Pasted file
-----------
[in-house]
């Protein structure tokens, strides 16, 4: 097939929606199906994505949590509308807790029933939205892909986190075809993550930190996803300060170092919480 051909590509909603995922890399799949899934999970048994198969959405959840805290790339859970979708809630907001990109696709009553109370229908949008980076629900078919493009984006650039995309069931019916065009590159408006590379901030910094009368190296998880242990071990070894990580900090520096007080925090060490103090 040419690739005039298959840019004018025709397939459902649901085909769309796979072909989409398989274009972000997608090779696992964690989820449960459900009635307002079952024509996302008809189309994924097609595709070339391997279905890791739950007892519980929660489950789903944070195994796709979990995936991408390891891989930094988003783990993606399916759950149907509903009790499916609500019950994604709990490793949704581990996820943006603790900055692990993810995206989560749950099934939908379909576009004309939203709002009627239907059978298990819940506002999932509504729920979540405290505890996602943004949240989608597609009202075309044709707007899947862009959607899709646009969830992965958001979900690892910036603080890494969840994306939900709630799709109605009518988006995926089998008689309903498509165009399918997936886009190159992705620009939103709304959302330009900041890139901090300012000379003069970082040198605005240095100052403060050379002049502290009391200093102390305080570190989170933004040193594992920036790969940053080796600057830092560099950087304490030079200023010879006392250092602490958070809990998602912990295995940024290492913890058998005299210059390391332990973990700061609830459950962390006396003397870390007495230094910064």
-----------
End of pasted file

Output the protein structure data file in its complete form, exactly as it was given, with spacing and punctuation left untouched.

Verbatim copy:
[in-house]
């Protein structure tokens, strides 16, 4: 097939929606199906994505949590509308807790029933939205892909986190075809993550930190996803300060170092919480 051909590509909603995922890399799949899934999970048994198969959405959840805290790339859970979708809630907001990109696709009553109370229908949008980076629900078919493009984006650039995309069931019916065009590159408006590379901030910094009368190296998880242990071990070894990580900090520096007080925090060490103090 040419690739005039298959840019004018025709397939459902649901085909769309796979072909989409398989274009972000997608090779696992964690989820449960459900009635307002079952024509996302008809189309994924097609595709070339391997279905890791739950007892519980929660489950789903944070195994796709979990995936991408390891891989930094988003783990993606399916759950149907509903009790499916609500019950994604709990490793949704581990996820943006603790900055692990993810995206989560749950099934939908379909576009004309939203709002009627239907059978298990819940506002999932509504729920979540405290505890996602943004949240989608597609009202075309044709707007899947862009959607899709646009969830992965958001979900690892910036603080890494969840994306939900709630799709109605009518988006995926089998008689309903498509165009399918997936886009190159992705620009939103709304959302330009900041890139901090300012000379003069970082040198605005240095100052403060050379002049502290009391200093102390305080570190989170933004040193594992920036790969940053080796600057830092560099950087304490030079200023010879006392250092602490958070809990998602912990295995940024290492913890058998005299210059390391332990973990700061609830459950962390006396003397870390007495230094910064």